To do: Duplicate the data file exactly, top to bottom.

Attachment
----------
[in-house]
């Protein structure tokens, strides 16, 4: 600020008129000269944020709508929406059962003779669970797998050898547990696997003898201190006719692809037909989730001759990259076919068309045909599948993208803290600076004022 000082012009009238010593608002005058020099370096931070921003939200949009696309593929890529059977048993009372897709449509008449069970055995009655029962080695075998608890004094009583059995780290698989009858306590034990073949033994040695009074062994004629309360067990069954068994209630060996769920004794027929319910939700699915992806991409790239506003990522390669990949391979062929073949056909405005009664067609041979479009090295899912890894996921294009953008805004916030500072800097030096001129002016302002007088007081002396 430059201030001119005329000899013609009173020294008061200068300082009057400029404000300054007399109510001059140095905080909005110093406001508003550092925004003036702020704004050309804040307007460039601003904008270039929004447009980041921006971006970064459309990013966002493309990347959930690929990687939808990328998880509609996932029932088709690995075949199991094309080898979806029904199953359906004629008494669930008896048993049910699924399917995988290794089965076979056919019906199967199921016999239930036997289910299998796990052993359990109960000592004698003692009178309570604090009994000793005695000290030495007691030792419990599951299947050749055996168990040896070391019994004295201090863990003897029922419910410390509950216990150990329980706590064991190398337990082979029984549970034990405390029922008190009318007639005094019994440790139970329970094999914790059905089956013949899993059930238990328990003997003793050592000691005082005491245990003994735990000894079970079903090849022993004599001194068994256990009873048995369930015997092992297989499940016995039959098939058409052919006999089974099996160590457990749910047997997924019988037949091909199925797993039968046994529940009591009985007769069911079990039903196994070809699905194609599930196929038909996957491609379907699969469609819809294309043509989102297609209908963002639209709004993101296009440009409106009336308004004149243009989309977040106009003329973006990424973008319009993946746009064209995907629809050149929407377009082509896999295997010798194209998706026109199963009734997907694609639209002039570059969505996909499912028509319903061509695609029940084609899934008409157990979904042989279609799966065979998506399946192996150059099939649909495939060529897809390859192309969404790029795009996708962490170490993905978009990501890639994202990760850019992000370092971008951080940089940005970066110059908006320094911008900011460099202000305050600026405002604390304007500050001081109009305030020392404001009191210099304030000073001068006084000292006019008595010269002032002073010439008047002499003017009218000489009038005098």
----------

[in-house]
């Protein structure tokens, strides 16, 4: 600020008129000269944020709508929406059962003779669970797998050898547990696997003898201190006719692809037909989730001759990259076919068309045909599948993208803290600076004022 000082012009009238010593608002005058020099370096931070921003939200949009696309593929890529059977048993009372897709449509008449069970055995009655029962080695075998608890004094009583059995780290698989009858306590034990073949033994040695009074062994004629309360067990069954068994209630060996769920004794027929319910939700699915992806991409790239506003990522390669990949391979062929073949056909405005009664067609041979479009090295899912890894996921294009953008805004916030500072800097030096001129002016302002007088007081002396 430059201030001119005329000899013609009173020294008061200068300082009057400029404000300054007399109510001059140095905080909005110093406001508003550092925004003036702020704004050309804040307007460039601003904008270039929004447009980041921006971006970064459309990013966002493309990347959930690929990687939808990328998880509609996932029932088709690995075949199991094309080898979806029904199953359906004629008494669930008896048993049910699924399917995988290794089965076979056919019906199967199921016999239930036997289910299998796990052993359990109960000592004698003692009178309570604090009994000793005695000290030495007691030792419990599951299947050749055996168990040896070391019994004295201090863990003897029922419910410390509950216990150990329980706590064991190398337990082979029984549970034990405390029922008190009318007639005094019994440790139970329970094999914790059905089956013949899993059930238990328990003997003793050592000691005082005491245990003994735990000894079970079903090849022993004599001194068994256990009873048995369930015997092992297989499940016995039959098939058409052919006999089974099996160590457990749910047997997924019988037949091909199925797993039968046994529940009591009985007769069911079990039903196994070809699905194609599930196929038909996957491609379907699969469609819809294309043509989102297609209908963002639209709004993101296009440009409106009336308004004149243009989309977040106009003329973006990424973008319009993946746009064209995907629809050149929407377009082509896999295997010798194209998706026109199963009734997907694609639209002039570059969505996909499912028509319903061509695609029940084609899934008409157990979904042989279609799966065979998506399946192996150059099939649909495939060529897809390859192309969404790029795009996708962490170490993905978009990501890639994202990760850019992000370092971008951080940089940005970066110059908006320094911008900011460099202000305050600026405002604390304007500050001081109009305030020392404001009191210099304030000073001068006084000292006019008595010269002032002073010439008047002499003017009218000489009038005098």